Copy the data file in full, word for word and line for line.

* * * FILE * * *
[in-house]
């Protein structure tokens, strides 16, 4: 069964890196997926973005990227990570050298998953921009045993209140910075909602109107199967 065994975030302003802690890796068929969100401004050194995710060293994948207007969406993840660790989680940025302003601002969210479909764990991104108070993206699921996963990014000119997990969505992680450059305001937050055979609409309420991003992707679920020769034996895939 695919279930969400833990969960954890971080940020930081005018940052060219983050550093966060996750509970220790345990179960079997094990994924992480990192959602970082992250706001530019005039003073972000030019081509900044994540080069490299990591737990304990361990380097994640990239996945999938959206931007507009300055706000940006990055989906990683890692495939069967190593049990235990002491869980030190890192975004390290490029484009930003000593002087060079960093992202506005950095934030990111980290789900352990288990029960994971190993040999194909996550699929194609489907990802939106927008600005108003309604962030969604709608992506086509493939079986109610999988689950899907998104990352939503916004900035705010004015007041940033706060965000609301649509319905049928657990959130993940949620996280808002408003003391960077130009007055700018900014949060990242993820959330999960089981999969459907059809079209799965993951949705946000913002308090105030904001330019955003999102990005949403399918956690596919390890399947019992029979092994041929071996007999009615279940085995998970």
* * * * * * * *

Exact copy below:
[in-house]
């Protein structure tokens, strides 16, 4: 069964890196997926973005990227990570050298998953921009045993209140910075909602109107199967 065994975030302003802690890796068929969100401004050194995710060293994948207007969406993840660790989680940025302003601002969210479909764990991104108070993206699921996963990014000119997990969505992680450059305001937050055979609409309420991003992707679920020769034996895939 695919279930969400833990969960954890971080940020930081005018940052060219983050550093966060996750509970220790345990179960079997094990994924992480990192959602970082992250706001530019005039003073972000030019081509900044994540080069490299990591737990304990361990380097994640990239996945999938959206931007507009300055706000940006990055989906990683890692495939069967190593049990235990002491869980030190890192975004390290490029484009930003000593002087060079960093992202506005950095934030990111980290789900352990288990029960994971190993040999194909996550699929194609489907990802939106927008600005108003309604962030969604709608992506086509493939079986109610999988689950899907998104990352939503916004900035705010004015007041940033706060965000609301649509319905049928657990959130993940949620996280808002408003003391960077130009007055700018900014949060990242993820959330999960089981999969459907059809079209799965993951949705946000913002308090105030904001330019955003999102990005949403399918956690596919390890399947019992029979092994041929071996007999009615279940085995998970």